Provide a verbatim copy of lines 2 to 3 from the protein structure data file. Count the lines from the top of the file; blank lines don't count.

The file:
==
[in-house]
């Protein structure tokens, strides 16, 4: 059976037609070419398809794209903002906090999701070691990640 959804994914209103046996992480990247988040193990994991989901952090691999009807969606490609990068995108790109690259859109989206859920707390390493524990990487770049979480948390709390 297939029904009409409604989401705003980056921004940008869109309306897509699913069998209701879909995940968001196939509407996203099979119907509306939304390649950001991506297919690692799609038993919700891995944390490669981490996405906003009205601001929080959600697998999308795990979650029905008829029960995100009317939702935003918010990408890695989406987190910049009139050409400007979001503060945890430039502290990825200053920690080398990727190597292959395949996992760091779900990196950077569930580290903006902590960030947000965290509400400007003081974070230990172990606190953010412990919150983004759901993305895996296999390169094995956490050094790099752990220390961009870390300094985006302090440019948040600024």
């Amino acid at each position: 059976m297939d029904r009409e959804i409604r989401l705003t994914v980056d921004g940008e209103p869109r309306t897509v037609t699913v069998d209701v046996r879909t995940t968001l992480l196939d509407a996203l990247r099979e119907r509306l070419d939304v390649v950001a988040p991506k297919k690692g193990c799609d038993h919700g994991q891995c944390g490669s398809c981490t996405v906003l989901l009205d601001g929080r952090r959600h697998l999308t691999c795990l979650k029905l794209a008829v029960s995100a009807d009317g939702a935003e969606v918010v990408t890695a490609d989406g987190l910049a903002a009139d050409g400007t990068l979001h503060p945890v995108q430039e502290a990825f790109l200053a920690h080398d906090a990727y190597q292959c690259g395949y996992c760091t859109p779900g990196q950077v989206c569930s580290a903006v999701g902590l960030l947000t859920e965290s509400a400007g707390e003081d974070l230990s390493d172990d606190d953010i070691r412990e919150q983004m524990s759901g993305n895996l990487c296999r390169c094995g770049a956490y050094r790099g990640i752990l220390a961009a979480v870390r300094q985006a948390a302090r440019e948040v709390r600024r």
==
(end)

């Protein structure tokens, strides 16, 4: 059976037609070419398809794209903002906090999701070691990640 959804994914209103046996992480990247988040193990994991989901952090691999009807969606490609990068995108790109690259859109989206859920707390390493524990990487770049979480948390709390 297939029904009409409604989401705003980056921004940008869109309306897509699913069998209701879909995940968001196939509407996203099979119907509306939304390649950001991506297919690692799609038993919700891995944390490669981490996405906003009205601001929080959600697998999308795990979650029905008829029960995100009317939702935003918010990408890695989406987190910049009139050409400007979001503060945890430039502290990825200053920690080398990727190597292959395949996992760091779900990196950077569930580290903006902590960030947000965290509400400007003081974070230990172990606190953010412990919150983004759901993305895996296999390169094995956490050094790099752990220390961009870390300094985006302090440019948040600024």
């Amino acid at each position: 059976m297939d029904r009409e959804i409604r989401l705003t994914v980056d921004g940008e209103p869109r309306t897509v037609t699913v069998d209701v046996r879909t995940t968001l992480l196939d509407a996203l990247r099979e119907r509306l070419d939304v390649v950001a988040p991506k297919k690692g193990c799609d038993h919700g994991q891995c944390g490669s398809c981490t996405v906003l989901l009205d601001g929080r952090r959600h697998l999308t691999c795990l979650k029905l794209a008829v029960s995100a009807d009317g939702a935003e969606v918010v990408t890695a490609d989406g987190l910049a903002a009139d050409g400007t990068l979001h503060p945890v995108q430039e502290a990825f790109l200053a920690h080398d906090a990727y190597q292959c690259g395949y996992c760091t859109p779900g990196q950077v989206c569930s580290a903006v999701g902590l960030l947000t859920e965290s509400a400007g707390e003081d974070l230990s390493d172990d606190d953010i070691r412990e919150q983004m524990s759901g993305n895996l990487c296999r390169c094995g770049a956490y050094r790099g990640i752990l220390a961009a979480v870390r300094q985006a948390a302090r440019e948040v709390r600024r």